An original research article on Swedish dairy farmers’ perceptions of animal welfare inspections was published in Frontiers in Animal Science on 2nd December 2022. This study centered on perceptions of official animal welfare inspections and private audits, both separately and in relation to each other, and examined associated factors that could potentially influence their perceptions.
In relation to official animal welfare inspections, the following points were among the findings made:
- Most farmers (65%) were dissatisfied with having both official inspections and private audits related to quality assurance.
- Being knowledgeable about cows and dairy farming were seen as the most important characteristics of an animal welfare inspector (63%). The second most important trait (39%) was the inspector being easy to work with and able to make flexible assessments provided the animals are doing well, while the third most important (37%) was that the inspector makes uniform assessments between farms and shows understanding that minor deficiencies can arise.
- Age, gender, region of residence, education level, working experience, and physical health status showed no association with the farmers’ perceptions of their latest inspection. The only demographic factor that seemed to be of some relevance was the mental health and wellbeing of farmers.
- 54% of respondents stated that they experienced worry prior to inspections. The main reason for being worried was the risk of financial consequences (i.e., expensive non-compliance corrections or deductions from EU subsidies), followed by the identity of the inspector (i.e., a knowledgeable inspector or a zealous inspector searching for faults), the feeling of uncertainty regarding the inspection outcome, and the feeling of powerlessness (i.e., the inspectors have the power to make far-reaching decisions on the farmer’s business).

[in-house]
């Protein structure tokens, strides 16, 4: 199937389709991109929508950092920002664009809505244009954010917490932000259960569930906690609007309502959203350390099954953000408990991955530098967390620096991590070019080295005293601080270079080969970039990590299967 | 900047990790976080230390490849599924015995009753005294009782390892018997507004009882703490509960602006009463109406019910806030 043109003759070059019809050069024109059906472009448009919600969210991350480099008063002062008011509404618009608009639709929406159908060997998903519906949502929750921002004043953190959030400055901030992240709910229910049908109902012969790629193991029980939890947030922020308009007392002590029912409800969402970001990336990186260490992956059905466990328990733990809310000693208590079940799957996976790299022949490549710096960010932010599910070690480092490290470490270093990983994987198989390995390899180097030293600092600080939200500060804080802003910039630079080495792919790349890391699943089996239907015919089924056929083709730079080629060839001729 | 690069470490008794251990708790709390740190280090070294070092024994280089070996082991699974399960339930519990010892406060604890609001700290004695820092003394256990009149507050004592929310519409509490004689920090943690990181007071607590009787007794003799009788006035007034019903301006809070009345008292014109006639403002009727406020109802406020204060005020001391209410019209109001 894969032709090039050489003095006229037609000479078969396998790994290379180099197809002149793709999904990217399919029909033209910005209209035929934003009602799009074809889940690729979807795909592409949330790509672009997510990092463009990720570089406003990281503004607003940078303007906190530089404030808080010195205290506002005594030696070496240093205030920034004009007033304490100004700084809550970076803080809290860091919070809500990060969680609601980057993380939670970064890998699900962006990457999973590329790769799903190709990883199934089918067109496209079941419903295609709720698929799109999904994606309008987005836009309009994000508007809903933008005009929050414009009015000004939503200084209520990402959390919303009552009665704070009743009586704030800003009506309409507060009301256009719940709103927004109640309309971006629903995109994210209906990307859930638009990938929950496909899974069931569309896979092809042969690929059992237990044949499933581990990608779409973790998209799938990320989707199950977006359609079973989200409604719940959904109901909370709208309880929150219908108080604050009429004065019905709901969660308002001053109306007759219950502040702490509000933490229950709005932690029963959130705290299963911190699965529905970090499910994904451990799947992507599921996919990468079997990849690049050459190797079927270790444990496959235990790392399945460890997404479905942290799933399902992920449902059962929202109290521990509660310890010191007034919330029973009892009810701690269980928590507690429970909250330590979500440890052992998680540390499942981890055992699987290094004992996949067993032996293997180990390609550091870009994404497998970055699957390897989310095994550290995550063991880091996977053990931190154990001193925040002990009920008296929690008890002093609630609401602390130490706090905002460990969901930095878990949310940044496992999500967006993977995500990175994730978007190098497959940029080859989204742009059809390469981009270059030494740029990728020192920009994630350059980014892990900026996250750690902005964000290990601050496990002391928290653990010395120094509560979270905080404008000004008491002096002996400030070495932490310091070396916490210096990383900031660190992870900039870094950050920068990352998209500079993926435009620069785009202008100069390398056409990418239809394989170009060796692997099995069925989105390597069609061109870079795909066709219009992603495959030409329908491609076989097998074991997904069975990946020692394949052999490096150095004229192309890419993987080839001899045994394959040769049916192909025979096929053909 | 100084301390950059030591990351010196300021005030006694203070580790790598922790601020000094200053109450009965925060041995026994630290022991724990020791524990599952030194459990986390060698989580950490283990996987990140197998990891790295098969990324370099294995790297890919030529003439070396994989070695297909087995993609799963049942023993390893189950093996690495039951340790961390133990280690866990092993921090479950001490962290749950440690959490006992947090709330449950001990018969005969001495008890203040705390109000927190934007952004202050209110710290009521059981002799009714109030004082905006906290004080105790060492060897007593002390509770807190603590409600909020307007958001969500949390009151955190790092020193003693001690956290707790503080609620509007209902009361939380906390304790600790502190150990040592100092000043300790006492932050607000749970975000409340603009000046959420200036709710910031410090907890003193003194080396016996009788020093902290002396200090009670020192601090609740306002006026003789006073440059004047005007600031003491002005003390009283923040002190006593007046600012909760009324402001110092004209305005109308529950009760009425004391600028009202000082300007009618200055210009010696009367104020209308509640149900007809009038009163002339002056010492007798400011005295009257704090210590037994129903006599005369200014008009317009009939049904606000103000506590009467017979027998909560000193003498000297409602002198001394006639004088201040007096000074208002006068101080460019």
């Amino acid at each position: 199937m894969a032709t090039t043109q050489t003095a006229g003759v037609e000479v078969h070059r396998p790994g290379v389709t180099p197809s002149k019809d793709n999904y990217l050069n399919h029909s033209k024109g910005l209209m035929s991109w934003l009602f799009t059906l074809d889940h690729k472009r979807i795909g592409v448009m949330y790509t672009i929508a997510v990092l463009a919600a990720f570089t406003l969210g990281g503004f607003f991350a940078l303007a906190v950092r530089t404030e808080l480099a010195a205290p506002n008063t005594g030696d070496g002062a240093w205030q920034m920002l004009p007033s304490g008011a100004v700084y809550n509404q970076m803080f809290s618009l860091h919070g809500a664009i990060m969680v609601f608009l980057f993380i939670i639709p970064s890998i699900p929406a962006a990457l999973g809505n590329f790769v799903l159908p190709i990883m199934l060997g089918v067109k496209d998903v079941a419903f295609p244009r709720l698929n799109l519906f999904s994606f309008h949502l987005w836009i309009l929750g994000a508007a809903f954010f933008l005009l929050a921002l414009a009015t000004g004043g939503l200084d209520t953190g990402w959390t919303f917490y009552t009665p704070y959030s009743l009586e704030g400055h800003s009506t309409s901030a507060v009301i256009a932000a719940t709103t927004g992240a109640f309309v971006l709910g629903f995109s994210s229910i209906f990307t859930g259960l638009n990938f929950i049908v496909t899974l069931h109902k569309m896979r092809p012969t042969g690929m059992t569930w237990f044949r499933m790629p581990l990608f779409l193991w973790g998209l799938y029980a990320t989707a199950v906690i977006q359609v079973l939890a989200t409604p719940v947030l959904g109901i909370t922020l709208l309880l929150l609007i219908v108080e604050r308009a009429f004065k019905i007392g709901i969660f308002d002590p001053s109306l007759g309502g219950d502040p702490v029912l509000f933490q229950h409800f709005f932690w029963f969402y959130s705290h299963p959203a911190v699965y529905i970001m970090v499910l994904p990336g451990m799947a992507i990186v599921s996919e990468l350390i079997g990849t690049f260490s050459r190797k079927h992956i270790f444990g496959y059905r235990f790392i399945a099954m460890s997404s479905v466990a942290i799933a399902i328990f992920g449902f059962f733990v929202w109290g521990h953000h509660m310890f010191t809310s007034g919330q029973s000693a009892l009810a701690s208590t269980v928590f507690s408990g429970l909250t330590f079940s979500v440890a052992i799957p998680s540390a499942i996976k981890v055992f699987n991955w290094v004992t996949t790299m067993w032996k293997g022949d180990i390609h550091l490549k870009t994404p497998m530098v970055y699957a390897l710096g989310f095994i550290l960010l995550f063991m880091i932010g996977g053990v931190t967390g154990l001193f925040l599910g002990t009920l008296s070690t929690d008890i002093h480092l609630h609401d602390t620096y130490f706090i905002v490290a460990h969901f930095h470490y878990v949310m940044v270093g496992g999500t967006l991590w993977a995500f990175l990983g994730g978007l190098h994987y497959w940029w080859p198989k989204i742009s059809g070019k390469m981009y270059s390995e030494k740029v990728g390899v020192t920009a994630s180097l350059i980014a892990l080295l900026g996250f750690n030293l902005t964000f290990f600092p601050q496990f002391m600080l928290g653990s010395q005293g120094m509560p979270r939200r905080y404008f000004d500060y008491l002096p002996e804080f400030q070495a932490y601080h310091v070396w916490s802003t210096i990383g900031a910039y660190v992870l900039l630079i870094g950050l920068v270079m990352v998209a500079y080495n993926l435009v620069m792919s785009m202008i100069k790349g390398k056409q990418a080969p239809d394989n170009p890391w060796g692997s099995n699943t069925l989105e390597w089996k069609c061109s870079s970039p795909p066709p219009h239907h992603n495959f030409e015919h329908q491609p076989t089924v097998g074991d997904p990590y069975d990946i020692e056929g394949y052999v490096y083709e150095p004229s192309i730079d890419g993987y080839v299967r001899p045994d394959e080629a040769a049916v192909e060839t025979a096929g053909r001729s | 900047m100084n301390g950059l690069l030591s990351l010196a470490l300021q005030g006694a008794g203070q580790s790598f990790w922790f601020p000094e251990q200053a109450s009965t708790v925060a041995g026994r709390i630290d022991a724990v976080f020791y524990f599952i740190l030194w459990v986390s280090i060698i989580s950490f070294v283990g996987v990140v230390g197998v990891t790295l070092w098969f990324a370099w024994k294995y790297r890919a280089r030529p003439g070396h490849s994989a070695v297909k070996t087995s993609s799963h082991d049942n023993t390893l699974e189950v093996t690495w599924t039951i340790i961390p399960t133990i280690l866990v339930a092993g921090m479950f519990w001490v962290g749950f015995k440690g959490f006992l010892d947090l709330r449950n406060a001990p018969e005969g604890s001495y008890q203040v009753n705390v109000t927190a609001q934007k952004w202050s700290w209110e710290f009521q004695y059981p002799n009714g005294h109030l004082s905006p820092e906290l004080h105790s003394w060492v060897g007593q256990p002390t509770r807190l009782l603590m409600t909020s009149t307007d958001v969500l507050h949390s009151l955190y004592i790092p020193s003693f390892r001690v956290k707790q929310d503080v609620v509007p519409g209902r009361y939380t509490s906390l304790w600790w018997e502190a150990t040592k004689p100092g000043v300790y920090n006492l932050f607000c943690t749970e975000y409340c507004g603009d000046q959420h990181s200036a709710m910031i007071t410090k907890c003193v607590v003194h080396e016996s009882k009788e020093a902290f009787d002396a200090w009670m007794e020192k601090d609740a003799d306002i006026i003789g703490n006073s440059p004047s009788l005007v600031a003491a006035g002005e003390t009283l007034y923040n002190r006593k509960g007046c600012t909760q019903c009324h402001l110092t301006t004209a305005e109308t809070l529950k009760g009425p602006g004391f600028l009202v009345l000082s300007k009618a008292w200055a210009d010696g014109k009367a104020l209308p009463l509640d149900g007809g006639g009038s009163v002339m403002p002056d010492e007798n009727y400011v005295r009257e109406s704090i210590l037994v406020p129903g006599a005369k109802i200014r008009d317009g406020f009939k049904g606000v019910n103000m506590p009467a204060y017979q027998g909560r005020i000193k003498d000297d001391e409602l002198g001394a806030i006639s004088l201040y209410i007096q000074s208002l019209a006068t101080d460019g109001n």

- 53% of the farmers surveyed did not make any special preparations prior to an inspection.
- Farmers had a more negative perception of inspection if the inspector was a younger woman.
- Whether an inspection was pre-announced was significantly associated with farmers’ perceptions of inspections, with a more positive experience of the inspection if it was announced beforehand.
- The reason for the inspection was also significantly associated with farmers’ perceptions – it mattered whether the inspection was a planned routine inspection, an inspection based on complaints from the public, or an extra inspection due to previous non-compliances, or if the reason was unclear to the respondent.
- Most farmers did not think that inspections had led to an improvement in animal welfare on their farm.
- Approximately half of the farmers believed that the written inspection report did not reflect what had been said during the inspection, i.e., new non-compliances that were not mentioned to them verbally by the inspector were perceived to be stated in the report, while 38% stated that what was written in the report corresponded well with what was said during the inspection. This was significantly associated with the experience of inspections, where if the farmer thought that nothing new had been added in the written report than communicated orally during the visit, this was related to a more positive experience.
- Most farmers considered it reasonable to have an animal welfare inspection at least every three years.
Source: Front. Anim. Sci., 02 December 2022, Sec. Animal Welfare and Policy